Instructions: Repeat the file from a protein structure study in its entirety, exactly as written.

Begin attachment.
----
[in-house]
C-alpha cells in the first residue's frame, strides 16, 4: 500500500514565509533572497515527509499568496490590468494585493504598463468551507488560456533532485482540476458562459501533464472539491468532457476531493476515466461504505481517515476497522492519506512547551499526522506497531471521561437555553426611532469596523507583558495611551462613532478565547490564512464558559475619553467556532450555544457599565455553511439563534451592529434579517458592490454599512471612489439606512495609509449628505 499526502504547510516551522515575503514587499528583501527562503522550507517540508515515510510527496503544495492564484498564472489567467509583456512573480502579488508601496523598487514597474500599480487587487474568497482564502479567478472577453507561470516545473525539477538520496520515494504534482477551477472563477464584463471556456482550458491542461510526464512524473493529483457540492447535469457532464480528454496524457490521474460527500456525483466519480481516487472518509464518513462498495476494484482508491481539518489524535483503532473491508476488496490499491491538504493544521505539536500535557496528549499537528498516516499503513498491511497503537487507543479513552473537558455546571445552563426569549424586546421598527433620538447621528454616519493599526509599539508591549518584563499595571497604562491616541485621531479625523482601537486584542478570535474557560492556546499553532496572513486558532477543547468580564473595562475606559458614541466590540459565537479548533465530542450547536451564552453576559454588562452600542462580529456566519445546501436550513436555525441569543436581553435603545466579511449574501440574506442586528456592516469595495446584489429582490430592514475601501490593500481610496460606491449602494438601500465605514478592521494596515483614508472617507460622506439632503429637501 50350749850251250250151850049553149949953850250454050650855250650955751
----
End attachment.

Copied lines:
[in-house]
C-alpha cells in the first residue's frame, strides 16, 4: 500500500514565509533572497515527509499568496490590468494585493504598463468551507488560456533532485482540476458562459501533464472539491468532457476531493476515466461504505481517515476497522492519506512547551499526522506497531471521561437555553426611532469596523507583558495611551462613532478565547490564512464558559475619553467556532450555544457599565455553511439563534451592529434579517458592490454599512471612489439606512495609509449628505 499526502504547510516551522515575503514587499528583501527562503522550507517540508515515510510527496503544495492564484498564472489567467509583456512573480502579488508601496523598487514597474500599480487587487474568497482564502479567478472577453507561470516545473525539477538520496520515494504534482477551477472563477464584463471556456482550458491542461510526464512524473493529483457540492447535469457532464480528454496524457490521474460527500456525483466519480481516487472518509464518513462498495476494484482508491481539518489524535483503532473491508476488496490499491491538504493544521505539536500535557496528549499537528498516516499503513498491511497503537487507543479513552473537558455546571445552563426569549424586546421598527433620538447621528454616519493599526509599539508591549518584563499595571497604562491616541485621531479625523482601537486584542478570535474557560492556546499553532496572513486558532477543547468580564473595562475606559458614541466590540459565537479548533465530542450547536451564552453576559454588562452600542462580529456566519445546501436550513436555525441569543436581553435603545466579511449574501440574506442586528456592516469595495446584489429582490430592514475601501490593500481610496460606491449602494438601500465605514478592521494596515483614508472617507460622506439632503429637501 50350749850251250250151850049553149949953850250454050650855250650955751